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Type-Inspired Interfaces

One of the things that terrifies me most about a new project is the starting point. How is the content laid out? What colors do I pick? Once things like that are decided, it becomes significantly easier to continue design, but it’s the blank page where I spend the most time.

To that end, I often start by choosing type. I don’t need to worry about colors or layout or anything else… just the right typefaces that support the art direction. (This article won’t focus on how to choose a typeface, but there are some really great resources if you interested in that sort of thing.)

And just like that, all your work is done. “Hold it just a second,” you might say. “All I’ve done is pick type. I still have to do the rest!”

To which I would reply, “Silly rabbit. You already have!” You see, picking the right typeface gets you farther than you might think. Here are a few tips on taking cues from type to design interfaces and interface elements.

Perfecting Web 2.0

If you’re going for that beloved rounded corner look, you might class it up a bit by choosing the wonderful Omnes Pro by Joshua Darden. As the typeface already has a rounded aesthetic, making buttons that fit the style should be pretty easy.

I’ve found that using multiples helps to keep your interfaces looking balanced and proportional. Noticing that the top left edge of the letter “P” has about an 12px corner radius, let’s choose a 24px radius for our button (a multiple of 2), so that we get proper rounded corners. By taking mathematical measurements from the typeface, our button looks more thought out than just “place arbitrary text on arbitrarily-sized button.” Pretty easy, eh?


What’s in a name(plate)?

Rounded buttons are pretty popular buttons nowadays, so let’s try something a bit more stylized.

Have a gander at Brothers, a sturdy face from Emigre. The chiseled edges give us a perfect cue for a stylized button. Using the same slope, you can make plated-looking buttons that fit a different kind of style.



You might even take some cues from the style of the typeface itself. Didone serifs are known for their lack of bracketsーthat is, a gradual transition from the stem to the serif. Instead, they typically connect at a right angle. Another common characteristic is the high contrast in the strokes: very thick stems, very thin serifs.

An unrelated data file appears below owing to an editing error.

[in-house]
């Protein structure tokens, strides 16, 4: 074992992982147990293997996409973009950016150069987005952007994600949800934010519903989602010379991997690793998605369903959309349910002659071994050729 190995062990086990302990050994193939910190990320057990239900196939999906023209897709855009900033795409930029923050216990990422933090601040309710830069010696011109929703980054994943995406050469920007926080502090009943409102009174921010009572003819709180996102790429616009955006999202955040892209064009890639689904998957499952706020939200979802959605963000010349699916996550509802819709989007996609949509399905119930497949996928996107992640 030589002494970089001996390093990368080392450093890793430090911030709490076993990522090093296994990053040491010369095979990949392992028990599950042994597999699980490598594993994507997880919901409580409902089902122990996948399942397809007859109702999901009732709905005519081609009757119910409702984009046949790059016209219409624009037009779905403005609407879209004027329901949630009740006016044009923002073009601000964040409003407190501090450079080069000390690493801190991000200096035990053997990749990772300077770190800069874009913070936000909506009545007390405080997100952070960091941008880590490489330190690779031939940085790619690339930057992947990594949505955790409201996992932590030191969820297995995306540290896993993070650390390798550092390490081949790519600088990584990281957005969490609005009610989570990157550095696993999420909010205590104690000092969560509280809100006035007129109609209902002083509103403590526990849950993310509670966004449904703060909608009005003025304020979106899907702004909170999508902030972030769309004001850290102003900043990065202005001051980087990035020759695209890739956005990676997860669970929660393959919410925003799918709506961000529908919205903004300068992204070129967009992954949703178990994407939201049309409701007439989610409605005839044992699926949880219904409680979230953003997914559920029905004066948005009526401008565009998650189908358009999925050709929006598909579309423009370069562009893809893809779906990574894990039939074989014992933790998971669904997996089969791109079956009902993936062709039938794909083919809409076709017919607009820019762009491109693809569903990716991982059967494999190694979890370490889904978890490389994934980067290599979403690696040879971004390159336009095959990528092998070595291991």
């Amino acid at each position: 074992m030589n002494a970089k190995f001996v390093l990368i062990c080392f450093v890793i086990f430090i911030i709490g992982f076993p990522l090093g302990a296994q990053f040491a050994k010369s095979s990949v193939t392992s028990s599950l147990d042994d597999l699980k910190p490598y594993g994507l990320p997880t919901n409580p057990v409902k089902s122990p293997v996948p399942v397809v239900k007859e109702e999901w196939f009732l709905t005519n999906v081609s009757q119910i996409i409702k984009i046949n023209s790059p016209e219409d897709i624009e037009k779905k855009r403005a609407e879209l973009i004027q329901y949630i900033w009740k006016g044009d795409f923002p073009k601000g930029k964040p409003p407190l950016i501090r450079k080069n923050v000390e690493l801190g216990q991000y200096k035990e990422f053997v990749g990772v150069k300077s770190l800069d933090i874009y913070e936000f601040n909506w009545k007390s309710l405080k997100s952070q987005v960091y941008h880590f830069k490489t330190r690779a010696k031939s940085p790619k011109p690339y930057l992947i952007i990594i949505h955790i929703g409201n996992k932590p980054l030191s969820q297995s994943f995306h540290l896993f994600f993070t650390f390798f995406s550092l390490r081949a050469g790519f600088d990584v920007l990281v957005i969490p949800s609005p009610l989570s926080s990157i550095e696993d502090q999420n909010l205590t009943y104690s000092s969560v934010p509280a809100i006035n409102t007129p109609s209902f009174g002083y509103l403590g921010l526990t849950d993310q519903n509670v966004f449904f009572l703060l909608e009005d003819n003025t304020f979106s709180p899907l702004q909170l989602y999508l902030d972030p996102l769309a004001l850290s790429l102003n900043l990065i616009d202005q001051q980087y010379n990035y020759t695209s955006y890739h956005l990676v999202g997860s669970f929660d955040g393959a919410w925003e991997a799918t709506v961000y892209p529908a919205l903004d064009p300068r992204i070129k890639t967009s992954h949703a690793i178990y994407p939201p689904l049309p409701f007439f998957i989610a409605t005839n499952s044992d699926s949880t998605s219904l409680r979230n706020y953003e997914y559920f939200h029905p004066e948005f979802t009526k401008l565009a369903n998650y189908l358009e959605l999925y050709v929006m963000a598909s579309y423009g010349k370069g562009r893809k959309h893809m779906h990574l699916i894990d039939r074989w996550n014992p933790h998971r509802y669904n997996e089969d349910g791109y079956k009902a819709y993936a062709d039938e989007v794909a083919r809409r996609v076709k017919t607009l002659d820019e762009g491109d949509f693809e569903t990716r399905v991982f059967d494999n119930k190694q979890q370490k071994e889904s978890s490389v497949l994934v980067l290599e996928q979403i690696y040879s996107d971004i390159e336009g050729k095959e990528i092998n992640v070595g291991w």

So, when using a high contrast typeface, you can use it to your advantage to enhance hierarchy. Following our “multiples” guideline, a 12px measurement from the stems helps us create a top rule with a height of 24px (a multiple of 2). We can take the exact 1px measurement from the serif—a multiple of 1—to create the bottom rule. Voilà! I use this technique a lot.



And don’t forget the importance of visual “speed bumps” to break up long passages of text. A beautiful face like Alejandro Paul’s Ministry Script has over a thousand characters that can be manipulated or even combined to create elegant interface elements. Altering the partial differential character (∂) creates a delightful ornament that can help to guide the eye through content.


Stagger & Swagger

What about layout? How can we use typography to inform how our content is displayed?

Let’s take a typeface like Assembler. We might use this for a design that needs to feel uneasy or uncomfortable. In design terms, that might translate into using irregular shapes and asymmetry. Using the proportional distances and degrees from the perpendiculars, we could easily create a multi-column layout that jives with the general tone. And for all you skeptics that don’t think a layout like this is doable on the web, stranger things have happened.

Assembler Background texture generously offered by Bittbox.

Overall Design Direction

Finally, your typography could impact the entire look of the site, from the navigation to the interaction and everything in between. Check out how the (now-defunct) Nike Free site’s typography echoes the product itself, and in turn influences the navigation.

Nike Free

Find Your Type

With thousands of fonts to choose from, the possibilities are ridiculously open. From angles to radii to color to weight, you’ve got endless fodder before you. Great type designers spent countless hours slaving over these detailed letterforms; take advantage of it! Don’t feel like you have to limit yourself to the same old Helvetica and wet floors… unless your design calls for it.

Happy hunting!

About the author

Dan Mall is an award-winning interactive art director and designer. He is an enthralled husband, Senior Designer at Big Spaceship, former Interactive Director at Happy Cog, technical editor for A List Apart, co-founder of Typedia, and singer/keyboard player for contemporary-Christian band Four24. Dan writes about design and other issues on Twitter and his industry-recognized site,

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